The Lisbons decides to throw a party for the girls with a lot of reluctance from Mrs. Lisbon, as Cecilia is feeling unhappy about the party while all the neighborhood boys attend and talk with the Lisbon girls. Things go fine until a mentally challenged kid named Joe (Paul Sybersma) comes to the party to bring laughs but Cecilia walks away from the party and something horrible happens.  Cecilia's death brought an awareness of suicide around the town and Mrs. Lisbon seeks the advice of priest, Father Moody (Scott Glenn) as the Lisbons try to move on life without Cecilia. The Lisbon girls would go to school as nothing really happened while their father moves on teaching math to students. There the second part of the film begins with a young, good-looking student named Trip Fontaine (Josh Hartnett) who seems to have everything his way as he loved by all the girls in school and seems to get away with everything including smoking marijuana. One day while sneaking into the wrong classroom, he falls for Lux who at first isn't really interested in him.

He seeks the advice of his father as he finally gets a chance to impress Lux by calling her a Stone Fox and is invited to family dinner where there after, Lux kisses him and he is in heaven. With the prom approaching, Trip asks Mr. Lisbon if he and a few of his friends could take his daughters to the school dance and Mr. Lisbon says yes since he thinks Trip is a nice boy. With the girls already happy and buying prom dresses, Trip gets a few of his buddies (one of them is Hayden Christensen) as they accompany the girls to the prom but Lux is way into Trip's stoner activities of booze and dope.  Upon their arrival for the prom, Lux and Trip won the King and Queen of the school dance but things go wrong after an intimate encounter where Trip ditches Lux at the school football field leaving her late past curfew and costing her sister's chance of freedom. Trip meanwhile, never recovered from what he did to Lux as the older Trip is filled with many regrets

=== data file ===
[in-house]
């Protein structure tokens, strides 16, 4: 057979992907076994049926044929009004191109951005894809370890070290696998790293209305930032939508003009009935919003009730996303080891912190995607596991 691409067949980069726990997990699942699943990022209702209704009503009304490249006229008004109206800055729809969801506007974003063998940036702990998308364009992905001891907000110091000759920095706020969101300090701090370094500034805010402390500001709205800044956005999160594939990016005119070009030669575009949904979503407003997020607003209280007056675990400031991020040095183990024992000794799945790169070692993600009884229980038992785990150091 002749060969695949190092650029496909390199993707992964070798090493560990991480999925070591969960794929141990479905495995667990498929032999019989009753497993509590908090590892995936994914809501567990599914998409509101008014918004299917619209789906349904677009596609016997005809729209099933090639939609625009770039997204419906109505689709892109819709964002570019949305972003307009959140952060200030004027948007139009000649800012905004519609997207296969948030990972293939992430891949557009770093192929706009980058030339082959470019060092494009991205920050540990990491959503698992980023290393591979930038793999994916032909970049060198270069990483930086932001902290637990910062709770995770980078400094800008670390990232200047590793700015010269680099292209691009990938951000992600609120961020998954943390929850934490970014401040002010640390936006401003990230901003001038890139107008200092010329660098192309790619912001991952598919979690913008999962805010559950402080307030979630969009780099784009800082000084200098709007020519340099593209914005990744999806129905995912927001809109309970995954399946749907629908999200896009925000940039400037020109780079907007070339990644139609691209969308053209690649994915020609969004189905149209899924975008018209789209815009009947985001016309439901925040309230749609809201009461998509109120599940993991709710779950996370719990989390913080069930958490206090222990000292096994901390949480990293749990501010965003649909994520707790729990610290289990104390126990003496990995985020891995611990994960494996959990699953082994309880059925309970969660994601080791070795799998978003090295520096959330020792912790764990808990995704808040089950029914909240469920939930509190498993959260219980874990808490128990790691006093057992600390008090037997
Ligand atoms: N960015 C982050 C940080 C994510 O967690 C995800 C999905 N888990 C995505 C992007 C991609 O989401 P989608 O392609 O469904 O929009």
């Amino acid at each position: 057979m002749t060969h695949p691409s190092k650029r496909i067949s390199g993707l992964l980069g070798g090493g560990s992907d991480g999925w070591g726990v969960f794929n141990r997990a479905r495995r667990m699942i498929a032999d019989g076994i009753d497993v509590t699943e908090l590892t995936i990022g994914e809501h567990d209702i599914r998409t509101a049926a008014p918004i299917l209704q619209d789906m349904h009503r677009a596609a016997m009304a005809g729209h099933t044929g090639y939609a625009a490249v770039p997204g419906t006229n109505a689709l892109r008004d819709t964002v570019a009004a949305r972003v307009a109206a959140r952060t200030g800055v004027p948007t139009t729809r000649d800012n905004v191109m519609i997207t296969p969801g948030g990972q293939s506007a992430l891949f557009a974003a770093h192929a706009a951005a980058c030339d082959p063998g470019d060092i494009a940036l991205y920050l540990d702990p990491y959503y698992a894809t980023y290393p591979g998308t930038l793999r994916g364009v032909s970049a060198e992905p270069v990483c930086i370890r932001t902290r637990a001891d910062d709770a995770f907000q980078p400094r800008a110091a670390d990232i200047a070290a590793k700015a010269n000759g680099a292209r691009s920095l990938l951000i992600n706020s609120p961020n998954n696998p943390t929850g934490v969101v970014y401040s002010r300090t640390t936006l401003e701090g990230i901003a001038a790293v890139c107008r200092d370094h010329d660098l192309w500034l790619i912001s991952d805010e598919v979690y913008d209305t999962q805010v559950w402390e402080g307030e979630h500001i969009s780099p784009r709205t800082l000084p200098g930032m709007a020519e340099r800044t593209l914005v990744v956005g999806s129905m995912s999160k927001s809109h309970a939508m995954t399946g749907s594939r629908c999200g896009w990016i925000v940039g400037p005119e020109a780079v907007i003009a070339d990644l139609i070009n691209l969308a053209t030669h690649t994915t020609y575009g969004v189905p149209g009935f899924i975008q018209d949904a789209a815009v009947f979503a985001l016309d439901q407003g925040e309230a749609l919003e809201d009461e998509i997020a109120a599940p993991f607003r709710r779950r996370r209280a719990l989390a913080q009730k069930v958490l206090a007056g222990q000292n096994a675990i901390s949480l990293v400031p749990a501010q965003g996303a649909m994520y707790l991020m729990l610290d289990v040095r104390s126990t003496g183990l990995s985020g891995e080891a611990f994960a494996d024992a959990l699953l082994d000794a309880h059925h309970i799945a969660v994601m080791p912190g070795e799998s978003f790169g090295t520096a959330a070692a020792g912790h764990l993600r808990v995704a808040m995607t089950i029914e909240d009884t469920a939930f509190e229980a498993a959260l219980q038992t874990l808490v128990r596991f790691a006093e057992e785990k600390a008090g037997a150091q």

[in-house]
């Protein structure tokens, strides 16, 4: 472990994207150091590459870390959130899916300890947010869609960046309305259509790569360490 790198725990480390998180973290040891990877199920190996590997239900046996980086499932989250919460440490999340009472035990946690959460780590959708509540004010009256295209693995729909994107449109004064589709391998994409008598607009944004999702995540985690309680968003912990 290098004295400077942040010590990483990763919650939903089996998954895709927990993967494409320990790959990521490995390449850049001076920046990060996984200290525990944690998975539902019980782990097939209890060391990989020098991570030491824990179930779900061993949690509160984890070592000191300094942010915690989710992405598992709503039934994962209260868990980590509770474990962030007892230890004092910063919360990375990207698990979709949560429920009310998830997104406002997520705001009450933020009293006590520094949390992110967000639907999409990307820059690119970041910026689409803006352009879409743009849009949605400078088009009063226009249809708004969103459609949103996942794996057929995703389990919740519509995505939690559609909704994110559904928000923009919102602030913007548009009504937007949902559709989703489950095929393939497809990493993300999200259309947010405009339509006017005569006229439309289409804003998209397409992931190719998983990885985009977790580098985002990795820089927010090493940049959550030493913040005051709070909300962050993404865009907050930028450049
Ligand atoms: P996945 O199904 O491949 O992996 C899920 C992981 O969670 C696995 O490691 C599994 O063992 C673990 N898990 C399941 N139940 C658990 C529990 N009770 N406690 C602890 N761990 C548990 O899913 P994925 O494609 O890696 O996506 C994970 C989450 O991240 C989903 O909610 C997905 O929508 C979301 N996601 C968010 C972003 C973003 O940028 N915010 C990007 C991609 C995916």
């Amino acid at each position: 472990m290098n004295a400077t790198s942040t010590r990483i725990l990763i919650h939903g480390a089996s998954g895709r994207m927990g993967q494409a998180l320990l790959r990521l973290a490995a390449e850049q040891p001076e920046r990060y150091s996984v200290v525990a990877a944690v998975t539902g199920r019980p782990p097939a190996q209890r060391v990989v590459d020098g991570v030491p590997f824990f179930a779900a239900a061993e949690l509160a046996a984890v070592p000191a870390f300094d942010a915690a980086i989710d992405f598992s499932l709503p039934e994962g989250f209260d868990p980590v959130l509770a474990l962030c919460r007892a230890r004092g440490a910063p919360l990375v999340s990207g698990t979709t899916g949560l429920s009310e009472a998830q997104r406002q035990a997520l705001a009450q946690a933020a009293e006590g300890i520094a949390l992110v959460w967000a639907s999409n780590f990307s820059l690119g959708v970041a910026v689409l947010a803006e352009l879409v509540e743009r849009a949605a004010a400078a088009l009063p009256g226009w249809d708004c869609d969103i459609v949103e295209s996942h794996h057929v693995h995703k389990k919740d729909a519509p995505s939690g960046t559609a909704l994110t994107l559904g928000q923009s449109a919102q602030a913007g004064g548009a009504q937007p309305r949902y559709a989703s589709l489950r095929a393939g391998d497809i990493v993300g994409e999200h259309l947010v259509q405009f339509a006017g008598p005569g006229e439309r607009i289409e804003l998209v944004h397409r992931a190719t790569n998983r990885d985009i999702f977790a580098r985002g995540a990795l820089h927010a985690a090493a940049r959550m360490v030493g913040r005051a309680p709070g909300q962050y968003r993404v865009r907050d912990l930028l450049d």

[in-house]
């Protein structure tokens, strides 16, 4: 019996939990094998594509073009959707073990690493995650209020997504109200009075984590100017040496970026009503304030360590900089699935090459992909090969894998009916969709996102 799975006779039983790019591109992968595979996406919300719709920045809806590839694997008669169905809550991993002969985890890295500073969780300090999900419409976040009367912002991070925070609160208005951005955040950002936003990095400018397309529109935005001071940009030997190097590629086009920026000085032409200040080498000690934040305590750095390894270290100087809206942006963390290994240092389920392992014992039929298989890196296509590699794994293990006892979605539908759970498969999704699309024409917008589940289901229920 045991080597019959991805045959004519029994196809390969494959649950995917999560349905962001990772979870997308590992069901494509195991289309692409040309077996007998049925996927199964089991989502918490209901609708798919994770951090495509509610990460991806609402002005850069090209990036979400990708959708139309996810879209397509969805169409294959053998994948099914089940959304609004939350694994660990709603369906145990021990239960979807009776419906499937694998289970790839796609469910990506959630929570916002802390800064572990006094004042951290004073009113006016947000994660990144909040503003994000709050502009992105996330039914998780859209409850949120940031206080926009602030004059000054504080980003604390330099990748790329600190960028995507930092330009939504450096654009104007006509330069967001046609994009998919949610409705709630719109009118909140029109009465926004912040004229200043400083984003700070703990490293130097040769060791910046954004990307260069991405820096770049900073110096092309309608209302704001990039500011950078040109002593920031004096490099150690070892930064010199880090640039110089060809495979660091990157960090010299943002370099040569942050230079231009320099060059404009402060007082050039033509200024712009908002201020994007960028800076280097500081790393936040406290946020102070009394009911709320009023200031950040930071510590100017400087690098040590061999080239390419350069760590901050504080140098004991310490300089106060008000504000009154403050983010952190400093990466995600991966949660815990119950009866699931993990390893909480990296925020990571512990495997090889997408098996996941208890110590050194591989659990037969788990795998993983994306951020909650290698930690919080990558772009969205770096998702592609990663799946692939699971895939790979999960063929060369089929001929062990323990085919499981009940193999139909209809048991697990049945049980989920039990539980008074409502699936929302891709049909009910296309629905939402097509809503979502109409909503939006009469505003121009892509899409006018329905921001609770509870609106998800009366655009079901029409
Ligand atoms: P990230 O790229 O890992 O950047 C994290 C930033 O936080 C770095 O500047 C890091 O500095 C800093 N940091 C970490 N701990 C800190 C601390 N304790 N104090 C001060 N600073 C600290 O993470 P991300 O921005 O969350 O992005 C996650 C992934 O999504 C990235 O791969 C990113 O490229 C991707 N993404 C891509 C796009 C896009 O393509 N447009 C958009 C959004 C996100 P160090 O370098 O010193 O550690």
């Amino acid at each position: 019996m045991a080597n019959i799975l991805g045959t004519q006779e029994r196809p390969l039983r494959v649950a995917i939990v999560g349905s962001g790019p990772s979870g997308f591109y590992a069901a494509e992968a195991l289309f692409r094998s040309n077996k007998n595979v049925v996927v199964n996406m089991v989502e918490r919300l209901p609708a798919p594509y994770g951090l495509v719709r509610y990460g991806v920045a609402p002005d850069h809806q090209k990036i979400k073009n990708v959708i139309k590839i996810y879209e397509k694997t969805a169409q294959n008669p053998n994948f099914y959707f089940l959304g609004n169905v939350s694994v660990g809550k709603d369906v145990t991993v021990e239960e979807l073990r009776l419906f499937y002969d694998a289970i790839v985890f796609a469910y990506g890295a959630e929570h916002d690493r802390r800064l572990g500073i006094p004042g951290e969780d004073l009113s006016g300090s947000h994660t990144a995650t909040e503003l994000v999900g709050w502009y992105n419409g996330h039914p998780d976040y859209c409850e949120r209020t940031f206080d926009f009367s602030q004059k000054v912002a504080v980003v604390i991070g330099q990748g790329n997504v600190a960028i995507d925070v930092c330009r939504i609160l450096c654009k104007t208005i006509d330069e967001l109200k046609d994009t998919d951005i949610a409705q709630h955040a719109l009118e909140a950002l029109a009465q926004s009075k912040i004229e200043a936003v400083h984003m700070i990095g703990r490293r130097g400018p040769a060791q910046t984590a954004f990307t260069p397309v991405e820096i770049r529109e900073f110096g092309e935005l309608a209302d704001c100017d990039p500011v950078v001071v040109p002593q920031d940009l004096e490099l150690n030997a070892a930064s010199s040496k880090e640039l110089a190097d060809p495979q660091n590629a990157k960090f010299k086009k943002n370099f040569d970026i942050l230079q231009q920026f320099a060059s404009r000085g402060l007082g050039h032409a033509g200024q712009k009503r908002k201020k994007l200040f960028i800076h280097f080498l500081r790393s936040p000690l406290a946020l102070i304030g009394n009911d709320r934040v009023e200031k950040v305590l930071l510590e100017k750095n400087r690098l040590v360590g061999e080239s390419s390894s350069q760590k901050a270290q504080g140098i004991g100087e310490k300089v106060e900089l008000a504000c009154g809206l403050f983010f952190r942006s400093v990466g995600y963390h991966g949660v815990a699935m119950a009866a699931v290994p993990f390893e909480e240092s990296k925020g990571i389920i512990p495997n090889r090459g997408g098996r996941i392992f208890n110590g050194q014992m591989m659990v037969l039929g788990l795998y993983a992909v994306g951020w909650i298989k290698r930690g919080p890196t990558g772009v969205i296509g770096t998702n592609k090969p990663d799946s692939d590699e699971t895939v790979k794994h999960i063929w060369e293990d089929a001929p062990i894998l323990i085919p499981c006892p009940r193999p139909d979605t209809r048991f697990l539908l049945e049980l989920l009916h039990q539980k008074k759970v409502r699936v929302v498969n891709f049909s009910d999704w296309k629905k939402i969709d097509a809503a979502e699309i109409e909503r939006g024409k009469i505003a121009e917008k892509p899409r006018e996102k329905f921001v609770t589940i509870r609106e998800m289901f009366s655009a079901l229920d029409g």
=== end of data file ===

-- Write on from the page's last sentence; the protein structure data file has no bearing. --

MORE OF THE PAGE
Following Lux's failure to make curfew, the girls are banned from school with Lux forced to burn her own record collection.  In reaction to her isolation, Lux makes out with various strangers on her roof as seen by the boys as it was only short-lived.  With the girls not back at school, Mr. Lisbon is fired as the neighborhood boys try to make contact through playing records through the phone.  What happens later would become an event that the boys would be haunted by for the rest of their lives.

What makes The Virgin Suicides a very complex, breathtaking film is how Sofia Coppola takes the audience back in time to the childlike innocence of the 1970s away from Vietnam and Nixon. With cinematographer Edward Lachman, the authentic look of 70s suburbia is filled with majestic colors while on some scenes, there's colors of orange, blue, and dreary earth colors to encompass the mood of its characters and scenes.

Coppola's script adaptation is also strong with its many innocent and dark moments without being melodramatic or making things predictable. The film's ending, as ambiguous as it was delve into the loss of innocence through the teenage boys as they deal with what had happen. The film in many ways delve into the themes that Coppola has explored in her other films which is the theme of alienation and disconnection. Particularly the latter as the Lisbon girls yearn to connect with the boys as they become more detached from reality. It's not to say that it's the fault of the Libson parents entirely. They just don't understand the way things are during the 1970s. Mr. Libson is an aloof sort of man with Mrs. Lisbon being the disciplinarian. Coppola's portrayal of the characters is quite unique, even as it's told through the perspective of one of the neighborhood boys. When it comes to the story of Trip, it's told through an older, burned-out Trip (Michael Pare) as Coppola takes Eugenides' novel into a dreamy yet entrancing story of loss and regret.